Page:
I charge £40 upwards for a lightweight hollow core door as round by me people moan about paying that, as 'Dave from the club can do it for a tenner', £60 for an oak veneer door as most of the time you can only alter the frame not the door as the quarter inch lipping is pathetic so takes considerably longer, and upwards of £100 for fire doors. Stable doors merits a days pay, as hard work extraordinaire.

    Old houses merit higher prices, as sometimes youre lucky if you hang two a day, and don't get me started on doors in the loft room in three storey houses :mad:

    But them japs are clever though.......
     
  11. WallWizard.

    WallWizard. New Member

     
  12. WallWizard.

    WallWizard. New Member

    Ha!.... Welcome to the Thunderdome, my fellow craftsman! You've seen it all too...and there's nada wrong about being a philistine! Particularly your mention of stable doors tickled my funnybones.. as I seem to remember a case long time back,where a pretty huge cart horse in situ was involved!
    I wasn't at all too sure who was trying to out-psyche who,but I sure as hell wasn't going to rely on traditional methods to get my butt out of there as fast as I could! Yeah...the precision of Japanese craftsmanship is breathtaking, hey...
     
  13. Jord86

    Jord86 Screwfix Select

    One of the best tips I was ever given by a far superior being regarding stable doors was if they were to be painted, screw a batten to both leaves and hang the door as one. Proper eureka moment the day I took his advice......
     
    tore81 likes this.
  14. WallWizard.

    WallWizard. New Member

    Caramba..That's brilliant!!
     
  15. WallWizard.

    WallWizard. New Member

    Tell you what,though...Imagine trying to hang those wrought iron worked, gigantic oak medieval church doors..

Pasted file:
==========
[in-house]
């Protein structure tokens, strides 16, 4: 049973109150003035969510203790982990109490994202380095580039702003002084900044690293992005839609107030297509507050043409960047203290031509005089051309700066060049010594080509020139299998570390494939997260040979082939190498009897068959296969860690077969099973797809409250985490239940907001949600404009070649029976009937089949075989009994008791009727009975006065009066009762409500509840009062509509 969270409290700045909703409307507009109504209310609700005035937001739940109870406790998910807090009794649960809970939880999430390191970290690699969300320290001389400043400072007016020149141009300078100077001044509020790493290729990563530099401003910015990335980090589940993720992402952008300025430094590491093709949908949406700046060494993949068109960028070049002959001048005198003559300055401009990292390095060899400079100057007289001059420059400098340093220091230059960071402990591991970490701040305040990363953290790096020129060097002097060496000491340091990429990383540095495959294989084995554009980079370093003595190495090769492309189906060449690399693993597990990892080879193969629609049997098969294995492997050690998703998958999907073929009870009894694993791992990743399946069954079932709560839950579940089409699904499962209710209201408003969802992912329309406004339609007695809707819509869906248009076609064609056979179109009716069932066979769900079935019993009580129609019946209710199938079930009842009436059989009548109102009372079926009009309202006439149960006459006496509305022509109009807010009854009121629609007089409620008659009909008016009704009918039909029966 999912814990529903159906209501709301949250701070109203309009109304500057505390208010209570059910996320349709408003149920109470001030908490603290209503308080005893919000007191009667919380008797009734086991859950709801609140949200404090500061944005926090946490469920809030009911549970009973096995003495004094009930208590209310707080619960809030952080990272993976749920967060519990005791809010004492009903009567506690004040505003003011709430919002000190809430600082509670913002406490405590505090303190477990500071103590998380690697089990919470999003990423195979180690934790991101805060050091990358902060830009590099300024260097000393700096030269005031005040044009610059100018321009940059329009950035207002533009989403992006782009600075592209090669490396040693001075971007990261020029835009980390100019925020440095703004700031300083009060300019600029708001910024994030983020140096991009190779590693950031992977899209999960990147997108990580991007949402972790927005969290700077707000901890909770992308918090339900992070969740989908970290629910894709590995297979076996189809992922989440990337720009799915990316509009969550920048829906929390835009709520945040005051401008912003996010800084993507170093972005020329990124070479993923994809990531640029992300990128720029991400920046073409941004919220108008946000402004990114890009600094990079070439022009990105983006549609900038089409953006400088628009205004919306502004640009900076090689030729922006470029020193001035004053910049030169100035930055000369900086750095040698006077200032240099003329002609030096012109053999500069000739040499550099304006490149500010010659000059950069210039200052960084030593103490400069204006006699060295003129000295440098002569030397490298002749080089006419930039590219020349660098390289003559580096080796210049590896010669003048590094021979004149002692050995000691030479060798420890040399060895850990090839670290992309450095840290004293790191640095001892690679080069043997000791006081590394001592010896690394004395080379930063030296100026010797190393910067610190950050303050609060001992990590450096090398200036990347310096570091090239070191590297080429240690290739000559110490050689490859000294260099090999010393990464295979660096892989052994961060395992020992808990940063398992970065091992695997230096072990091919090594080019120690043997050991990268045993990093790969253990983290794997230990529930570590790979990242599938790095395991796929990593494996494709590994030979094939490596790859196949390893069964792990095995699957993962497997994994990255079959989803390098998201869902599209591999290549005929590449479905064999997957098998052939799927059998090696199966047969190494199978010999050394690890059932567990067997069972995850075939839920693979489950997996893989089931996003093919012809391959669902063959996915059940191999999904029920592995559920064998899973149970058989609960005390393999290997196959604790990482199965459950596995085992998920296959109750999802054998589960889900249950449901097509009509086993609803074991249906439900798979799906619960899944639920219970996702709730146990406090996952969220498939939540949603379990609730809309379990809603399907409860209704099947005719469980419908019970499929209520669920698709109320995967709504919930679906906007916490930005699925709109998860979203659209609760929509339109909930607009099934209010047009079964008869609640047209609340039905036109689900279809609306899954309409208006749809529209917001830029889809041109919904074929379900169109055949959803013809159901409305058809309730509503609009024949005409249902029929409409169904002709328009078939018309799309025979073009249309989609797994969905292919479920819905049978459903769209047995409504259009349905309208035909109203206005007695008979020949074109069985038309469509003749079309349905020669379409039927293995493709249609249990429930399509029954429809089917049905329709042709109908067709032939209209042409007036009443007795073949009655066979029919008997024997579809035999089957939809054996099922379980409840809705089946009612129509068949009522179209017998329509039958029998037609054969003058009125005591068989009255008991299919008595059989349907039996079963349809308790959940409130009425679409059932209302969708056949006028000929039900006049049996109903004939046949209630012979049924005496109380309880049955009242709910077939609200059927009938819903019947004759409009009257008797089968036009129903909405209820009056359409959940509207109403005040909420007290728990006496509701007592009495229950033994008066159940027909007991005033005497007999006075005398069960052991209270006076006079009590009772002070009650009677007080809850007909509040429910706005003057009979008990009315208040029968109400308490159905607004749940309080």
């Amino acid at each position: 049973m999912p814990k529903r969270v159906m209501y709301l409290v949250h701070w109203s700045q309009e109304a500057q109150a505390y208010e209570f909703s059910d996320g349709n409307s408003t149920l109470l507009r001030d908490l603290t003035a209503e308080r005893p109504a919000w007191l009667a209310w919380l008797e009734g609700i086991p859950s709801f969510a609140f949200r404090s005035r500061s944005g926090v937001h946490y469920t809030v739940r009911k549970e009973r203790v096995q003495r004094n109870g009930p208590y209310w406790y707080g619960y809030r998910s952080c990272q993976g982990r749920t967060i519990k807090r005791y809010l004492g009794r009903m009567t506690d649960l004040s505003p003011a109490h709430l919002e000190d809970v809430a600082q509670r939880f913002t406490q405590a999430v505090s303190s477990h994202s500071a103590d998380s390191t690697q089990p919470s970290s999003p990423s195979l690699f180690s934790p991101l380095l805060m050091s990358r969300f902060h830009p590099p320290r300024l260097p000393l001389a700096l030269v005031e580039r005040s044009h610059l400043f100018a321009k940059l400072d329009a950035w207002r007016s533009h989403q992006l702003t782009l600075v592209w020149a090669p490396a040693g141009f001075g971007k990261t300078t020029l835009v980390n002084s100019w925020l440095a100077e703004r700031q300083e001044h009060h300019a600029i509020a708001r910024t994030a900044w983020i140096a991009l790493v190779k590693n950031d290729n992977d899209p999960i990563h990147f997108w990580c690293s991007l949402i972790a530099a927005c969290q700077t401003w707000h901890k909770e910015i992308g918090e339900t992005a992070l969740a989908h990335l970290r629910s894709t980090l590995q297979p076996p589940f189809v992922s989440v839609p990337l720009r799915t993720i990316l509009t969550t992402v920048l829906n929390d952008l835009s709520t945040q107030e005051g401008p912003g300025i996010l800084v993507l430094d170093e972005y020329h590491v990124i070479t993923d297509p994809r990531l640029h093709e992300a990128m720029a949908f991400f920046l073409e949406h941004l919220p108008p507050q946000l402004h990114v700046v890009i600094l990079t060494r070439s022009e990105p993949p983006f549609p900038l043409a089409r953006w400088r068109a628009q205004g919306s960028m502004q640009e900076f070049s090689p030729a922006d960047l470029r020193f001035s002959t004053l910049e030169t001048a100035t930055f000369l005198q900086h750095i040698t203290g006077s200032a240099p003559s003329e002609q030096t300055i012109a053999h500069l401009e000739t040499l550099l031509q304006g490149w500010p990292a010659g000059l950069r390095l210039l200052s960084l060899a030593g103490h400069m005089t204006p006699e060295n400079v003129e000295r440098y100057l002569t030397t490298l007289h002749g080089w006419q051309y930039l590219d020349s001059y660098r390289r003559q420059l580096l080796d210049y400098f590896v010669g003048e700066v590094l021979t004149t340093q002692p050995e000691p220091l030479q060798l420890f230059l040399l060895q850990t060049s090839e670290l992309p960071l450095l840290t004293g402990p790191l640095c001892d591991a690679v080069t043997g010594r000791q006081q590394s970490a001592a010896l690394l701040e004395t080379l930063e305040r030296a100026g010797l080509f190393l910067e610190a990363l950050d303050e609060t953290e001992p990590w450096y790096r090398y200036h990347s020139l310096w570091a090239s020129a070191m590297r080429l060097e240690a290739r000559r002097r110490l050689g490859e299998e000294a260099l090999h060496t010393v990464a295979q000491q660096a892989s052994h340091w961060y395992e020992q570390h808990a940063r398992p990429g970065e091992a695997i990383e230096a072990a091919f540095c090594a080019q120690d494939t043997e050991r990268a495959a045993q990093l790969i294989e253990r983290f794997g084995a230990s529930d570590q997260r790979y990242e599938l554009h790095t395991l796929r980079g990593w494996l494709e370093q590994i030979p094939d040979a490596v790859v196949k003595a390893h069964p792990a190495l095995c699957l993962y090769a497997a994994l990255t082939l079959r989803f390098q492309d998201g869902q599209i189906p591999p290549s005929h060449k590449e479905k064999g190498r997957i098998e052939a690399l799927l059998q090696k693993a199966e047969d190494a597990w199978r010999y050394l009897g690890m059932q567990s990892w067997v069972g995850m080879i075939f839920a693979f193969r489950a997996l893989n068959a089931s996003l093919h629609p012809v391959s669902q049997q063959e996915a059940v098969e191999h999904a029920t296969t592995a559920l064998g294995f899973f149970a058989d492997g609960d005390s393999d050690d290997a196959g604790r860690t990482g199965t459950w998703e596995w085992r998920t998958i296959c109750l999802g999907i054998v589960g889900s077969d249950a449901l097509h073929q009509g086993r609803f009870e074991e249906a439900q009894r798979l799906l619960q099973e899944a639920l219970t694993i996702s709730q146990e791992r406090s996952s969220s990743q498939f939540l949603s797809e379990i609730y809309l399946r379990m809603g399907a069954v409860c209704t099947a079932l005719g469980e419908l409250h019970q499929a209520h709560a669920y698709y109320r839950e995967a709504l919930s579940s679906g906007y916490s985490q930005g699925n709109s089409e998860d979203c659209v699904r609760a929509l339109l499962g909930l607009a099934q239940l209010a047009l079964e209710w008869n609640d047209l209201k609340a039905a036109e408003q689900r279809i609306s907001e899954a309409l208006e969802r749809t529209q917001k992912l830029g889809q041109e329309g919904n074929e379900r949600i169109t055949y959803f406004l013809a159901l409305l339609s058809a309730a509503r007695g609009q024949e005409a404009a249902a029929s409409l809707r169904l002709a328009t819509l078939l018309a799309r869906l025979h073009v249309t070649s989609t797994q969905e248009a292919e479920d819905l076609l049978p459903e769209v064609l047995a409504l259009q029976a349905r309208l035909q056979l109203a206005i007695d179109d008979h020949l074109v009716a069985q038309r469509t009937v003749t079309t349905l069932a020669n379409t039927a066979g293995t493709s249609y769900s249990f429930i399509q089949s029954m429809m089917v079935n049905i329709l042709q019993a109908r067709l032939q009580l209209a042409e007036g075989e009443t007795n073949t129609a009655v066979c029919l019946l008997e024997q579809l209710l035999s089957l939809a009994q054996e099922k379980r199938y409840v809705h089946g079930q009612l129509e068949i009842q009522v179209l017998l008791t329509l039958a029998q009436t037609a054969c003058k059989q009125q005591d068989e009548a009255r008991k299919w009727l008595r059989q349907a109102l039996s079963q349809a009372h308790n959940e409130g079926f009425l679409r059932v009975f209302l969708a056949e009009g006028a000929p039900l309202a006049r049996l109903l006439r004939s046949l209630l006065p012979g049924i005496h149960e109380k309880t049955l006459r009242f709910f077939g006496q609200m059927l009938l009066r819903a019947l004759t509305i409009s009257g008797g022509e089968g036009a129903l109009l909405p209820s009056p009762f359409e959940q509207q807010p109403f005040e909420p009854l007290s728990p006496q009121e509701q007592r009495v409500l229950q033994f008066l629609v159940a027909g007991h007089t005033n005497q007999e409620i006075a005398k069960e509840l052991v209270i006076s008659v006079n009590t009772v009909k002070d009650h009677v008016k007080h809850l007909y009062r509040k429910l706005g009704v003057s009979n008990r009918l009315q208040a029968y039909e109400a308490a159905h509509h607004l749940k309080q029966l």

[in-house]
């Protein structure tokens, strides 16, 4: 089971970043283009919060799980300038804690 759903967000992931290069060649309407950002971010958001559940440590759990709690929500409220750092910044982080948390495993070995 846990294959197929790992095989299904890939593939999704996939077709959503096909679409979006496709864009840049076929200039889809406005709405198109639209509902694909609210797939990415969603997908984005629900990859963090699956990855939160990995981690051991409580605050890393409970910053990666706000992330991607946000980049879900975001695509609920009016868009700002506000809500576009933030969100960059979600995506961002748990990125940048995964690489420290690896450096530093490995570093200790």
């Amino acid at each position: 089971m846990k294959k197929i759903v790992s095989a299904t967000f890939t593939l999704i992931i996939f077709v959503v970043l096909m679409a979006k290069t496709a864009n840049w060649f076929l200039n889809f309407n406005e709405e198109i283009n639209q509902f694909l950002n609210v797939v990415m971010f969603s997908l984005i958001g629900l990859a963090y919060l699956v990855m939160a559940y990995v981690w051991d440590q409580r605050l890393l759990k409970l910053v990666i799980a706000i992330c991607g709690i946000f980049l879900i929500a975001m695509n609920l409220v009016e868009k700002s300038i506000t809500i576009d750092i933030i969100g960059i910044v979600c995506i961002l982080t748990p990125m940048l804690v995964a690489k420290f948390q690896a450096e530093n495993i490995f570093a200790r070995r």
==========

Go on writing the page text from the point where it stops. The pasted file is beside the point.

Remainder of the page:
16. Jord86

    Jord86 Screwfix Select

    That's proper craftsmanship. Wonder what they charged, couple of groats? :rolleyes: It's very sad actually that most(not all) up and coming carpenters now use a hammer for basic shifting the item to be fixed as opposed to wielding it with a bit of skill, nailguns have replaced dexterity, if the door doesn't come prehung they're scratching their heads, and a chisel is a 'use once and destroy' item rather than learning how to sharpen and hone. And a hand plane is viewed as a foreign object from the abyss.
     
  17. WallWizard.

    WallWizard. New Member

    Tremendously well said,my friend!!
    I don't know about your good self of course,but even tho' mostly self taught, I've served a brief apprenticeship or 2 going way back.. and the ol' timers (...now charging a fortune for their services, it has to be said,working for English Heritage and the like!),passed on such crucial knowledge of the simple things... like feeling the balance of an Estwing in your hand,before even contemplating its use! Or running your hand over a beech try plane,and feeling it's potential, and learning how to sharpen and set the blade properly... Or even learning how to sharpen a flute groover using several carefully shaped bits of arkansas stone...Ah me...!!
     
  18. WallWizard.

    WallWizard. New Member

    And who ever uses a saw set and needle files to sharpen the teeth of their beloved Disston rip saw nowadays!? My dad,ever one for being very aware of the state of things,recently came up with a quote,bemoaning our too fast and throwaway culture... " Slow is the new Fast!" Not sure whether I entirely get that yet,but I'm working on it,lol!
     
  19. WallWizard.

    WallWizard. New Member

    I'm passing that quote out there,by the way...and those of us,Craftsmen& women, who intrinsically understand what it's saying,will understand...
     
  20. chippie244

    chippie244 Super Member

    Time is money if you are doing this for a living.
     
    wiggy likes this.